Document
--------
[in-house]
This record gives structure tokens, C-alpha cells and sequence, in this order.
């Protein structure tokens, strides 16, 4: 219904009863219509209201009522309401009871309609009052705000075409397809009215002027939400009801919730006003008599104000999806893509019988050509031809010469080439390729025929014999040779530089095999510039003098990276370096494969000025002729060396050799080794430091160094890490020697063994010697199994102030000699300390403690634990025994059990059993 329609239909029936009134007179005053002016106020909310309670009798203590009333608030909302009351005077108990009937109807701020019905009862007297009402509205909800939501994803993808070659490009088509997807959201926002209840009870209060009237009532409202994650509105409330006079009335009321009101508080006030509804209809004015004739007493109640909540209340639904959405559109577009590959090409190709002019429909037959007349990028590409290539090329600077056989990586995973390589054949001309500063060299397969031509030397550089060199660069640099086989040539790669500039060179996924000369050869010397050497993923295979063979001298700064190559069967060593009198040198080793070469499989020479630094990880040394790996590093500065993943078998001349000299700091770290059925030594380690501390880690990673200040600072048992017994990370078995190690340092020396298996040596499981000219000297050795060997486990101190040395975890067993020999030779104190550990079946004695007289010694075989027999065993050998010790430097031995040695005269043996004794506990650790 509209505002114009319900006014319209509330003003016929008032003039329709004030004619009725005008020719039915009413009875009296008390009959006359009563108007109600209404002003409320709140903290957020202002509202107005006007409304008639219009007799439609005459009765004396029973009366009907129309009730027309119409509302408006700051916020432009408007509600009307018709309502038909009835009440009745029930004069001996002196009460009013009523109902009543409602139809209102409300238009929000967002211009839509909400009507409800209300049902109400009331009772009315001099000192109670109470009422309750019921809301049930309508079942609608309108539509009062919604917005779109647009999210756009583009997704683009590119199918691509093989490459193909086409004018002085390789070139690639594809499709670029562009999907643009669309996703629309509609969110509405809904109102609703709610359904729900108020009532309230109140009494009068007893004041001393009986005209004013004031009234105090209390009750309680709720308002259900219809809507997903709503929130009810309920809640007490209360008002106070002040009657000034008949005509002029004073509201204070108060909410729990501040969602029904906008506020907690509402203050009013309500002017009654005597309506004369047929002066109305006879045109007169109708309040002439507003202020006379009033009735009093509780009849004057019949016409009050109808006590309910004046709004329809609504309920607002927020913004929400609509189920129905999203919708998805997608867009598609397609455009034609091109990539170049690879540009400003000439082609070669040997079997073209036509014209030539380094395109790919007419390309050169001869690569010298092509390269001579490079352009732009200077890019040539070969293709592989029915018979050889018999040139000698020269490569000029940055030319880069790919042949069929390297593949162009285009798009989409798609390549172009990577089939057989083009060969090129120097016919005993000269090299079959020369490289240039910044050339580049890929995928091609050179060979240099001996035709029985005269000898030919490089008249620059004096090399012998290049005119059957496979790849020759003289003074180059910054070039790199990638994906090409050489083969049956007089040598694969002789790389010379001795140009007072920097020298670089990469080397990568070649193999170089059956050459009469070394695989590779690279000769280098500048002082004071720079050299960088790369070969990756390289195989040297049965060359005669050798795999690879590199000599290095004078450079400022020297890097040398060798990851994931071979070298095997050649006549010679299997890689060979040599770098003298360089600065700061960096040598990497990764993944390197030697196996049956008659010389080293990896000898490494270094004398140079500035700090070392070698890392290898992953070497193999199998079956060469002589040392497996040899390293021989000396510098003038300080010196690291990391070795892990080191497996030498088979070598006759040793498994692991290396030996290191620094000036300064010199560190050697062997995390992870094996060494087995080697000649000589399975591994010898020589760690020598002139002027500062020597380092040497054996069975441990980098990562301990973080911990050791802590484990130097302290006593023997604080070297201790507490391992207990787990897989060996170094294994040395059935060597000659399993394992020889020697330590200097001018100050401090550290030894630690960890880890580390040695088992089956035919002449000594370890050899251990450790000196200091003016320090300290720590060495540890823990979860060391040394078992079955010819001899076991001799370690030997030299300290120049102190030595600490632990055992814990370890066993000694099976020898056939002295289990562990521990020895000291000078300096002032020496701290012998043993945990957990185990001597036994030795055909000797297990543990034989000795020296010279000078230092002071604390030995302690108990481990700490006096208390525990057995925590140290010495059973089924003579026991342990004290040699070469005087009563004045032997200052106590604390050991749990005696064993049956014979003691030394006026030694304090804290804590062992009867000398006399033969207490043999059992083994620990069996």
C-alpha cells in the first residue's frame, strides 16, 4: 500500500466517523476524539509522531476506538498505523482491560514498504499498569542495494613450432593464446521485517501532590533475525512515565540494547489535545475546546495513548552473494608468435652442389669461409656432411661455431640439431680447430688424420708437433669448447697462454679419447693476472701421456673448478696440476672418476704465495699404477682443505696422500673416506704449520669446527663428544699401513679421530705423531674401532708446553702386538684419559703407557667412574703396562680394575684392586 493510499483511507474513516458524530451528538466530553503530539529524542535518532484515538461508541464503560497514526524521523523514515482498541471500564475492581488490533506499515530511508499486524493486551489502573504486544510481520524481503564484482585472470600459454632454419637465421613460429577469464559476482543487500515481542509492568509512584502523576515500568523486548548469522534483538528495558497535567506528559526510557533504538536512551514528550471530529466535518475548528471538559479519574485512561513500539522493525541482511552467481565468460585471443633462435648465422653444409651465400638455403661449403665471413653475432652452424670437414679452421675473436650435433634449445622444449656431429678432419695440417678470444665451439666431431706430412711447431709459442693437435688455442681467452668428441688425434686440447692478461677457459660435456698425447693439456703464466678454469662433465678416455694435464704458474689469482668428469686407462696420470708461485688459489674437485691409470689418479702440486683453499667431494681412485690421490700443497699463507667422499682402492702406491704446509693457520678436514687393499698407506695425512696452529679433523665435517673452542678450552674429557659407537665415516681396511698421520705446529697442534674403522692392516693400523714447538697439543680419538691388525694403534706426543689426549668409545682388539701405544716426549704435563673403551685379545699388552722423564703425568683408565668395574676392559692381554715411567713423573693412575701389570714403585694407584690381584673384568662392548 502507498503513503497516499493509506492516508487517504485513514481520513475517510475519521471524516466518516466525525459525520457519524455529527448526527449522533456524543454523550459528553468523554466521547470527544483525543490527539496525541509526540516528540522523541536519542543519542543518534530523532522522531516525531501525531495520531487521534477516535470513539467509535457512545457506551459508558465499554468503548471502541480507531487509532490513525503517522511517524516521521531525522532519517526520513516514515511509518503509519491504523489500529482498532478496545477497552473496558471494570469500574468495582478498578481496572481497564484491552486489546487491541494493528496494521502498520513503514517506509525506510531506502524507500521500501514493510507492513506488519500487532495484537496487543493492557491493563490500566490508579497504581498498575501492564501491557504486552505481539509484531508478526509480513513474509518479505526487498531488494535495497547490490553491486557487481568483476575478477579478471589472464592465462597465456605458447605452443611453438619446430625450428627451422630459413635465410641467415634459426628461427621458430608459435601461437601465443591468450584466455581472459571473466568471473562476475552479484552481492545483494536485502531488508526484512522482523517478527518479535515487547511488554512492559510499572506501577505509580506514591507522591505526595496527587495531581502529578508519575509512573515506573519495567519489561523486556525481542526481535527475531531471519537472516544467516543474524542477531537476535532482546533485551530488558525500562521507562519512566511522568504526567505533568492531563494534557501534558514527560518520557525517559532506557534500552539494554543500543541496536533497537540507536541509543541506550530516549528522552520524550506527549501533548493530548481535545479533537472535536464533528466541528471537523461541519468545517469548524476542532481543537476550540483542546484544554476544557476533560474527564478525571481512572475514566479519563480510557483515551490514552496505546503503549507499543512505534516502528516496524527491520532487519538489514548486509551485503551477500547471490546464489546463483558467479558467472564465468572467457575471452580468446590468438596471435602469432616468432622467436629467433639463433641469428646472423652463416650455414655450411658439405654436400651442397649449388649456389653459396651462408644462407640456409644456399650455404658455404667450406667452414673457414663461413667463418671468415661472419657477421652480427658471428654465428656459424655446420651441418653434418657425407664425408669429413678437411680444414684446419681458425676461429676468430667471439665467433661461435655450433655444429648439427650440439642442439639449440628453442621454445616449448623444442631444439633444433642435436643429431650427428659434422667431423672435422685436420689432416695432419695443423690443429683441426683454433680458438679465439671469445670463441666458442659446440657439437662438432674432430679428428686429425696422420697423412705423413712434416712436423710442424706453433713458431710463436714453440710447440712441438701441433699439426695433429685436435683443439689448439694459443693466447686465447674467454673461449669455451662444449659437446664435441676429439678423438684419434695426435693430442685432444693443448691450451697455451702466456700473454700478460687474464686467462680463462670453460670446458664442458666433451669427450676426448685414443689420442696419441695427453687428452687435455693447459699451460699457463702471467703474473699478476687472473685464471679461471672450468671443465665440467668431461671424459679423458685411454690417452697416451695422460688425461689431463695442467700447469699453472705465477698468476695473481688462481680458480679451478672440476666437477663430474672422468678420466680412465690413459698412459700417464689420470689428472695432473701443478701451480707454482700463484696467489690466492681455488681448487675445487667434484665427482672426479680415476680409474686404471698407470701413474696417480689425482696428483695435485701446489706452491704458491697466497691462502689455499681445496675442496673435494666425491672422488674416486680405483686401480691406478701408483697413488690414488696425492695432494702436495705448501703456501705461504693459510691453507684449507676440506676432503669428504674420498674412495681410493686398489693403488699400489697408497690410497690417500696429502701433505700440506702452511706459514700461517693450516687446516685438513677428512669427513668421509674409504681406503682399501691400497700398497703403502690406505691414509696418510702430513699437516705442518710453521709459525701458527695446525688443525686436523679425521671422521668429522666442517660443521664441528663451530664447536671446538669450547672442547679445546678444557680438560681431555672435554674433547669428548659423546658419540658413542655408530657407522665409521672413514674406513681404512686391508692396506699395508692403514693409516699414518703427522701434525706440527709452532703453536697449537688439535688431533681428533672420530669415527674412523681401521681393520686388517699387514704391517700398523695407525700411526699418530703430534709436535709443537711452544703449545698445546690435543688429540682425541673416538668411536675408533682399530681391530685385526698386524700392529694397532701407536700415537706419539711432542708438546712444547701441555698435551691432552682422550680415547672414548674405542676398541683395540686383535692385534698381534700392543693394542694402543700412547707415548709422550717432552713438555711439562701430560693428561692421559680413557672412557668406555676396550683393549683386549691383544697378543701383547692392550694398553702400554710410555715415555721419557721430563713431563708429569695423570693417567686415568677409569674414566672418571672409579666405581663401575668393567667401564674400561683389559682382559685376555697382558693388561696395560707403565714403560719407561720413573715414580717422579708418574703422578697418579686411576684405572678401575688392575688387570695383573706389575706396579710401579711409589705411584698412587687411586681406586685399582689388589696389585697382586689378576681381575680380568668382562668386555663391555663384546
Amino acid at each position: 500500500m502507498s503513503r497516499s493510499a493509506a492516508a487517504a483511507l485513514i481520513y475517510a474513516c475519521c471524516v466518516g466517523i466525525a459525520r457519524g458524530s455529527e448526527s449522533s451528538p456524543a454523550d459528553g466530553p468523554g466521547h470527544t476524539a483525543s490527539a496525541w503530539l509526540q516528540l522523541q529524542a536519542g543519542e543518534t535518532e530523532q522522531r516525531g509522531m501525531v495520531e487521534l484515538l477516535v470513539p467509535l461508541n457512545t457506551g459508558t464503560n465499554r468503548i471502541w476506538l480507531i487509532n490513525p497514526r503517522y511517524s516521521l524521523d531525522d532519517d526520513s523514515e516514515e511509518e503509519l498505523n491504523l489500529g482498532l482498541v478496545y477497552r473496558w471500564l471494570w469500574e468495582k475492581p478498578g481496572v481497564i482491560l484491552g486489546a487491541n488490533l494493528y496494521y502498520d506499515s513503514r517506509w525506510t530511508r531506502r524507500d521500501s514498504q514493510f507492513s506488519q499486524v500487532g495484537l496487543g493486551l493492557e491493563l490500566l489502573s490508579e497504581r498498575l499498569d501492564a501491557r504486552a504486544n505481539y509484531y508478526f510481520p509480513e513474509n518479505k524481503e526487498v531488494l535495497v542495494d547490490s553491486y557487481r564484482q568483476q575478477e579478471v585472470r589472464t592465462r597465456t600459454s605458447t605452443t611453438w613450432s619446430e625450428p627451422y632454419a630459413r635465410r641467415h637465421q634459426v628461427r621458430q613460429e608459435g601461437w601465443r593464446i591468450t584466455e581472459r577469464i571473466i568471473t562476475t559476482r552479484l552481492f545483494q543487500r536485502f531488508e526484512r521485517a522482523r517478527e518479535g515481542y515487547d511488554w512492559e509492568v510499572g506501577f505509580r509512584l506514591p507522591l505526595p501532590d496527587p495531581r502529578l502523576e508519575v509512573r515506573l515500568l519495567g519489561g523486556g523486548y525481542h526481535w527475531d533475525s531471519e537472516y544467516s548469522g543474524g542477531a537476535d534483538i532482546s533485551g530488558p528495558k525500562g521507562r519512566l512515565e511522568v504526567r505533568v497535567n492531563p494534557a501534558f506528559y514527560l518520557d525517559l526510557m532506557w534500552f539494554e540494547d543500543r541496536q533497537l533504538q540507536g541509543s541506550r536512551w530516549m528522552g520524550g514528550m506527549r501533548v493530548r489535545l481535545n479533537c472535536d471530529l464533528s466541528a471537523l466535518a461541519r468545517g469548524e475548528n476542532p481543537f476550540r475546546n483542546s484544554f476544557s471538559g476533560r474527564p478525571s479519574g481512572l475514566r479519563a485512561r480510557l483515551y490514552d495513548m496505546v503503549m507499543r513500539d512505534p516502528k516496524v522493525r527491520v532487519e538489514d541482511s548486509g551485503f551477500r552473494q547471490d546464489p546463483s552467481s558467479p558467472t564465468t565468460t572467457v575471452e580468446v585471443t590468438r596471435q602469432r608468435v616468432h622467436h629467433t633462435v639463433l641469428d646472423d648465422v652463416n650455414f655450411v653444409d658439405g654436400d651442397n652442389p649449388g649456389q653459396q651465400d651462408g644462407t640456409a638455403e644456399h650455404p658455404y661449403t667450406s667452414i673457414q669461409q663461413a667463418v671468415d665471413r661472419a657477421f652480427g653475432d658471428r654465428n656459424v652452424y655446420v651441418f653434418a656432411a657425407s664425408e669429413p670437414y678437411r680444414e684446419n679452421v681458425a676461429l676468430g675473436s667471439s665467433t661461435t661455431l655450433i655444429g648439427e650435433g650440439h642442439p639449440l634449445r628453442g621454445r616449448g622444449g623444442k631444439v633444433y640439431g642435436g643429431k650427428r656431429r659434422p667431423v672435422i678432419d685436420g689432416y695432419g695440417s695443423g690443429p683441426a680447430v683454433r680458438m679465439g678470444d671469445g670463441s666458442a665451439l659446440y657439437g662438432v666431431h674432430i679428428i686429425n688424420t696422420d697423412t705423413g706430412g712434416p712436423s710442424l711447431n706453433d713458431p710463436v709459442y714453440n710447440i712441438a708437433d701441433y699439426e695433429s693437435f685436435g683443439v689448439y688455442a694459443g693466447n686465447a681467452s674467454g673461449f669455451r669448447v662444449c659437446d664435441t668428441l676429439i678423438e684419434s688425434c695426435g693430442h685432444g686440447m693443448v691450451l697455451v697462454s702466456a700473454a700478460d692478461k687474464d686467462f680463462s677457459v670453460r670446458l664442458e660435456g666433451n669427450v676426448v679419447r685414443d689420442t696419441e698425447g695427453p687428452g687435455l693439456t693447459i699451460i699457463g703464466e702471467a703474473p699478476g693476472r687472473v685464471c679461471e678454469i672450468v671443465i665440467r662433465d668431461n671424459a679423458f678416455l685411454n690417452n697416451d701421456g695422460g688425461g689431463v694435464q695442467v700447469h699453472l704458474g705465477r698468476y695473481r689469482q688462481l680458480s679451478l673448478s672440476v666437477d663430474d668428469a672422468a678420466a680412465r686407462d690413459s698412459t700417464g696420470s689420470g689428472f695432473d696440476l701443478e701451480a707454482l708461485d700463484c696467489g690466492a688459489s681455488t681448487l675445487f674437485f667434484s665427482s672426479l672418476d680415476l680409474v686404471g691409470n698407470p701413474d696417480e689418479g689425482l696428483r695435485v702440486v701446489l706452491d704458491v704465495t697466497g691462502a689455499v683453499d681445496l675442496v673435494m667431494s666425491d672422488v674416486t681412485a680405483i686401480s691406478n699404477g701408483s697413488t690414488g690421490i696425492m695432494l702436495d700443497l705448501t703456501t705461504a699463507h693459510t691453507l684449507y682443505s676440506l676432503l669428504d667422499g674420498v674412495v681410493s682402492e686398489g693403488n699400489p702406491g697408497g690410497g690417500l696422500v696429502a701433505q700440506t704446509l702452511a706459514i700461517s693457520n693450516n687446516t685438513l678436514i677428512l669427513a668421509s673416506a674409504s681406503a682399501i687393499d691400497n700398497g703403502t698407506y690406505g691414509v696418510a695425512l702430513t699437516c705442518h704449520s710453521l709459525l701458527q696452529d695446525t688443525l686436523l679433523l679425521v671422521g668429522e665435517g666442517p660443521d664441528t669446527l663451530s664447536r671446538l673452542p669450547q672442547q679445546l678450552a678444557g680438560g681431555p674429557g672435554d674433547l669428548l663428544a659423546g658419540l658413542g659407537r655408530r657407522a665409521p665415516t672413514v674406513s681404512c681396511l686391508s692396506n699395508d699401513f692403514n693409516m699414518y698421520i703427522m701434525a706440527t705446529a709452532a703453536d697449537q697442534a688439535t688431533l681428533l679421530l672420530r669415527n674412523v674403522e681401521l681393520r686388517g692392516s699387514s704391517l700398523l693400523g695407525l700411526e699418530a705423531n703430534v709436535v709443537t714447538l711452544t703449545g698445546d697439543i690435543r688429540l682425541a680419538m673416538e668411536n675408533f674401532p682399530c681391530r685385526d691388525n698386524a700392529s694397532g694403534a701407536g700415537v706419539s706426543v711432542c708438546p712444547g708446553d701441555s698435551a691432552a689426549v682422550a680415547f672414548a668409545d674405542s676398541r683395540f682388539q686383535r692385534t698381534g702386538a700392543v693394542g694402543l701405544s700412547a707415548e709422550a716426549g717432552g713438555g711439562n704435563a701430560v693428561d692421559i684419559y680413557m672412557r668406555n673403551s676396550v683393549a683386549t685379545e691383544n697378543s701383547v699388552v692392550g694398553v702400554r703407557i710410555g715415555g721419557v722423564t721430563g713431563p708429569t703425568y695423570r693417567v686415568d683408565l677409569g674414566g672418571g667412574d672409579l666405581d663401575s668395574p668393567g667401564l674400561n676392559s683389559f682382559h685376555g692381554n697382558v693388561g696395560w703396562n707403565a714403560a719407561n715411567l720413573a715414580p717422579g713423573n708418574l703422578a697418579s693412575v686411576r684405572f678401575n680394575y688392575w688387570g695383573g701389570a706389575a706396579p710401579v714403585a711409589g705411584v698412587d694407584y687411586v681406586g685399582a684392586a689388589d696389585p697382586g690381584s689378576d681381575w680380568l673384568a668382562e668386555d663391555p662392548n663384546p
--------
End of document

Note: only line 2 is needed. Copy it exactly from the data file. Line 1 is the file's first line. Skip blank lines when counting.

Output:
This record gives structure tokens, C-alpha cells and sequence, in this order.